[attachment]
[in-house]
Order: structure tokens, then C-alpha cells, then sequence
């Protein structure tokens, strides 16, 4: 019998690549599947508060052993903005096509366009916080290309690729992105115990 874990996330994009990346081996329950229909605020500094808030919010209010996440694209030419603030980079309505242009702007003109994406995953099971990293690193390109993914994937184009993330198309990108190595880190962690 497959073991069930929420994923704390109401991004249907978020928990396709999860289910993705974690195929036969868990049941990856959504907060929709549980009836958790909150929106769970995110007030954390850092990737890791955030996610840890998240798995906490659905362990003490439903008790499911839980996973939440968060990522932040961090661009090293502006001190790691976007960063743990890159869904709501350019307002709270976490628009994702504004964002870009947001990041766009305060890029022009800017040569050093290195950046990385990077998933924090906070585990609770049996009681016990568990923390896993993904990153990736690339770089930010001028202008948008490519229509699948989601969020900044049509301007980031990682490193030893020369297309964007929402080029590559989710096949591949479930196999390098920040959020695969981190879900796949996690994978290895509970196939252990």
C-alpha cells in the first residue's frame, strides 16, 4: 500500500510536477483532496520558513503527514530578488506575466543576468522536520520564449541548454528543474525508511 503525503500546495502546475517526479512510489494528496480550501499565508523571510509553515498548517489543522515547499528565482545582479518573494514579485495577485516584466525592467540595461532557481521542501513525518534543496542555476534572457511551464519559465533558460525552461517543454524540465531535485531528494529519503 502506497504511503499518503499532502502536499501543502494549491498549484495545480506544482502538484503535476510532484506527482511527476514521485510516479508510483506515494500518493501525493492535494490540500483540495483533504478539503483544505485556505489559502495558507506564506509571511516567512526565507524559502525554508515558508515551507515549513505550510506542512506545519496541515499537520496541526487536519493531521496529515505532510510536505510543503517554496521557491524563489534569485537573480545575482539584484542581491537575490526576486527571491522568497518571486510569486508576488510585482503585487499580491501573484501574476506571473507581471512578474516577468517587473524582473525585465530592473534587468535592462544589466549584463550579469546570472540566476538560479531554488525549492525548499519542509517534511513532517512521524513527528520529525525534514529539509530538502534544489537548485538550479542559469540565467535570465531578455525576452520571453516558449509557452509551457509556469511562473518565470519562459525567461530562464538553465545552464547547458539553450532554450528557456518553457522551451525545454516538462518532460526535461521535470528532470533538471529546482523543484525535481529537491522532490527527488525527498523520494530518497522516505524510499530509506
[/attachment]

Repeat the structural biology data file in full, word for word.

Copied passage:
[in-house]
Order: structure tokens, then C-alpha cells, then sequence
């Protein structure tokens, strides 16, 4: 019998690549599947508060052993903005096509366009916080290309690729992105115990 874990996330994009990346081996329950229909605020500094808030919010209010996440694209030419603030980079309505242009702007003109994406995953099971990293690193390109993914994937184009993330198309990108190595880190962690 497959073991069930929420994923704390109401991004249907978020928990396709999860289910993705974690195929036969868990049941990856959504907060929709549980009836958790909150929106769970995110007030954390850092990737890791955030996610840890998240798995906490659905362990003490439903008790499911839980996973939440968060990522932040961090661009090293502006001190790691976007960063743990890159869904709501350019307002709270976490628009994702504004964002870009947001990041766009305060890029022009800017040569050093290195950046990385990077998933924090906070585990609770049996009681016990568990923390896993993904990153990736690339770089930010001028202008948008490519229509699948989601969020900044049509301007980031990682490193030893020369297309964007929402080029590559989710096949591949479930196999390098920040959020695969981190879900796949996690994978290895509970196939252990």
C-alpha cells in the first residue's frame, strides 16, 4: 500500500510536477483532496520558513503527514530578488506575466543576468522536520520564449541548454528543474525508511 503525503500546495502546475517526479512510489494528496480550501499565508523571510509553515498548517489543522515547499528565482545582479518573494514579485495577485516584466525592467540595461532557481521542501513525518534543496542555476534572457511551464519559465533558460525552461517543454524540465531535485531528494529519503 502506497504511503499518503499532502502536499501543502494549491498549484495545480506544482502538484503535476510532484506527482511527476514521485510516479508510483506515494500518493501525493492535494490540500483540495483533504478539503483544505485556505489559502495558507506564506509571511516567512526565507524559502525554508515558508515551507515549513505550510506542512506545519496541515499537520496541526487536519493531521496529515505532510510536505510543503517554496521557491524563489534569485537573480545575482539584484542581491537575490526576486527571491522568497518571486510569486508576488510585482503585487499580491501573484501574476506571473507581471512578474516577468517587473524582473525585465530592473534587468535592462544589466549584463550579469546570472540566476538560479531554488525549492525548499519542509517534511513532517512521524513527528520529525525534514529539509530538502534544489537548485538550479542559469540565467535570465531578455525576452520571453516558449509557452509551457509556469511562473518565470519562459525567461530562464538553465545552464547547458539553450532554450528557456518553457522551451525545454516538462518532460526535461521535470528532470533538471529546482523543484525535481529537491522532490527527488525527498523520494530518497522516505524510499530509506